A Brutal Chill in August 
The First Victim of Jack the Ripper 
by Alan M. Clark 
Genre: Crime Horror

Publisher: IFD Publishing
Publication Date: December 7, 2019


We all know about Jack the Ripper, the serial murderer who terrorized Whitechapel and confounded police in 1888, but how much do we really know about his victims?

Pursued by one demon into the clutches of another, the ordinary life of Mary Ann "Polly" Nichols is made extraordinary by horrible, inhuman circumstances. Jack the Ripper's first victim comes to life in this sensitive and intimate fictionalized portrait, from humble beginnings to building a family with an abusive husband, her escape into poverty and the workhouse, alcoholism, and finally abandoned on the streets of London where the Whitechapel Murderer found her.

With A Brutal Chill in August, Alan M. Clark gives readers an uncompromising and terrifying look at the nearly forgotten human story behind one of the most sensational crimes in history. This is a horror that happened. 



Music Video
The song sung by the ghost that haunts Mary Ann “Polly” Nichols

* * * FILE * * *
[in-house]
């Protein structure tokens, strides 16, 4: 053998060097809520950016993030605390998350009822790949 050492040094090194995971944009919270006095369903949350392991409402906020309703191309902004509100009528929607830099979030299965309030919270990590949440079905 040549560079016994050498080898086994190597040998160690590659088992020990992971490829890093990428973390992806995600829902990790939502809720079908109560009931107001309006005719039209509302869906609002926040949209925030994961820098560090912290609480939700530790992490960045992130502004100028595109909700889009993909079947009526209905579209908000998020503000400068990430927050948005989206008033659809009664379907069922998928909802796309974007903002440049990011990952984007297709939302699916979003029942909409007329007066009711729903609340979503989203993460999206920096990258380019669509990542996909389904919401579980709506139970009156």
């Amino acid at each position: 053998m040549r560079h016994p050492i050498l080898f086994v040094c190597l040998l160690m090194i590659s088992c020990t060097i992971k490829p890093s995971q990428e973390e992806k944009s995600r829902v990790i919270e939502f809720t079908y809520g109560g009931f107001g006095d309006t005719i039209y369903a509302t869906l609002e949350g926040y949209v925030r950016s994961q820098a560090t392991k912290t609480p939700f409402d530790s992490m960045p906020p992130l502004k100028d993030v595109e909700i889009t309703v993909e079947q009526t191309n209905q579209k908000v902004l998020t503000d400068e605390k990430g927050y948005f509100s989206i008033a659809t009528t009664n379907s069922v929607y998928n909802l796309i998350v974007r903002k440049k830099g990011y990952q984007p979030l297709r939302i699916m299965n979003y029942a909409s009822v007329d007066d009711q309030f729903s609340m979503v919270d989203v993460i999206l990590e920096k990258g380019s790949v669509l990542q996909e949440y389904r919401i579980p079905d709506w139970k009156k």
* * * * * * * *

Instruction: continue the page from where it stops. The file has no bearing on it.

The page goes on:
Apologies to the Cat's Meat Man 
The Second Victim of Jack the Ripper  
Publication Date: June 9, 2017



This novel is part of the Jack the Ripper Victims Series. Each novel in the series is a stand-alone story.

Annie Chapman led a hard, lower-class life in filthy 19th century London. Late in life, circumstances and her choices led her to earn her crust by solicitation. After a bruising brawl with another woman over money and a man, she lost her lodgings and found herself sleeping rough. That dangerous turn of events delivered her into the hands of London's most notorious serial killer, Jack the Ripper.

Contrasting her last week alive with the experiences of her earlier life, the author helps readers understand how she might have made the decisions that put her in the wrong place at the wrong time 







Say Anything But Your Prayers 
The Third Victim of Jack the Ripper 
Publication Date: June 11, 2017


This novel is part of the Jack the Ripper Victims Series. Each novel in the series is a stand-alone story.